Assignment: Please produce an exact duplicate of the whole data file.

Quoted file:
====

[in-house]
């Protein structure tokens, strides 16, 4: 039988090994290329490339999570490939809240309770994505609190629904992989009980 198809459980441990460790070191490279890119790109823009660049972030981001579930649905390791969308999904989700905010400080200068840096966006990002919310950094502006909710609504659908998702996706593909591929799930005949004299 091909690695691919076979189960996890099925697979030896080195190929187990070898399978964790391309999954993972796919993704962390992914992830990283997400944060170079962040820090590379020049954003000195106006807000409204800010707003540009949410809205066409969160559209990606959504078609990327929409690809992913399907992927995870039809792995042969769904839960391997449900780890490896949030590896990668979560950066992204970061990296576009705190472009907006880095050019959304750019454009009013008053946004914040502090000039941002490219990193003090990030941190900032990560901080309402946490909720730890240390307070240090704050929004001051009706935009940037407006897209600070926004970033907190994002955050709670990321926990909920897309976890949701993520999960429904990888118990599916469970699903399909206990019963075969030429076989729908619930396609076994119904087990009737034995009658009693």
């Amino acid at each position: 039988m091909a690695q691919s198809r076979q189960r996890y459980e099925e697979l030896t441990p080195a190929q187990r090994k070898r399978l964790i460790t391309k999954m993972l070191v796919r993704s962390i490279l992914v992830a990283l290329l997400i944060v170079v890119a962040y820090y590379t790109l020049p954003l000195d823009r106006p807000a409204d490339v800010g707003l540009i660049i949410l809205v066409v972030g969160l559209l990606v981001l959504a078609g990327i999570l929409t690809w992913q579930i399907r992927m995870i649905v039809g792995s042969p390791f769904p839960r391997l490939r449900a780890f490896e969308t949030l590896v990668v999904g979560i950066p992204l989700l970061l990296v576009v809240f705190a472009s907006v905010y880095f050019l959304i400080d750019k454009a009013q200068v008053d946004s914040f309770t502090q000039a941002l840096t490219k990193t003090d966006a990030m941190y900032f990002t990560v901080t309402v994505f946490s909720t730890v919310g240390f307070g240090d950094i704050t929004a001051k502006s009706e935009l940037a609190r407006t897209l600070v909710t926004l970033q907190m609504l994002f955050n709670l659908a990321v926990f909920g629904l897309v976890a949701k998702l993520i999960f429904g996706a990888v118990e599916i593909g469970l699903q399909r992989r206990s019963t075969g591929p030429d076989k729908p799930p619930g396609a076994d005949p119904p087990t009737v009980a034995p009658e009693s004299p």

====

[in-house]
């Protein structure tokens, strides 16, 4: 039988090994290329490339999570490939809240309770994505609190629904992989009980 198809459980441990460790070191490279890119790109823009660049972030981001579930649905390791969308999904989700905010400080200068840096966006990002919310950094502006909710609504659908998702996706593909591929799930005949004299 091909690695691919076979189960996890099925697979030896080195190929187990070898399978964790391309999954993972796919993704962390992914992830990283997400944060170079962040820090590379020049954003000195106006807000409204800010707003540009949410809205066409969160559209990606959504078609990327929409690809992913399907992927995870039809792995042969769904839960391997449900780890490896949030590896990668979560950066992204970061990296576009705190472009907006880095050019959304750019454009009013008053946004914040502090000039941002490219990193003090990030941190900032990560901080309402946490909720730890240390307070240090704050929004001051009706935009940037407006897209600070926004970033907190994002955050709670990321926990909920897309976890949701993520999960429904990888118990599916469970699903399909206990019963075969030429076989729908619930396609076994119904087990009737034995009658009693």
């Amino acid at each position: 039988m091909a690695q691919s198809r076979q189960r996890y459980e099925e697979l030896t441990p080195a190929q187990r090994k070898r399978l964790i460790t391309k999954m993972l070191v796919r993704s962390i490279l992914v992830a990283l290329l997400i944060v170079v890119a962040y820090y590379t790109l020049p954003l000195d823009r106006p807000a409204d490339v800010g707003l540009i660049i949410l809205v066409v972030g969160l559209l990606v981001l959504a078609g990327i999570l929409t690809w992913q579930i399907r992927m995870i649905v039809g792995s042969p390791f769904p839960r391997l490939r449900a780890f490896e969308t949030l590896v990668v999904g979560i950066p992204l989700l970061l990296v576009v809240f705190a472009s907006v905010y880095f050019l959304i400080d750019k454009a009013q200068v008053d946004s914040f309770t502090q000039a941002l840096t490219k990193t003090d966006a990030m941190y900032f990002t990560v901080t309402v994505f946490s909720t730890v919310g240390f307070g240090d950094i704050t929004a001051k502006s009706e935009l940037a609190r407006t897209l600070v909710t926004l970033q907190m609504l994002f955050n709670l659908a990321v926990f909920g629904l897309v976890a949701k998702l993520i999960f429904g996706a990888v118990e599916i593909g469970l699903q399909r992989r206990s019963t075969g591929p030429d076989k729908p799930p619930g396609a076994d005949p119904p087990t009737v009980a034995p009658e009693s004299p």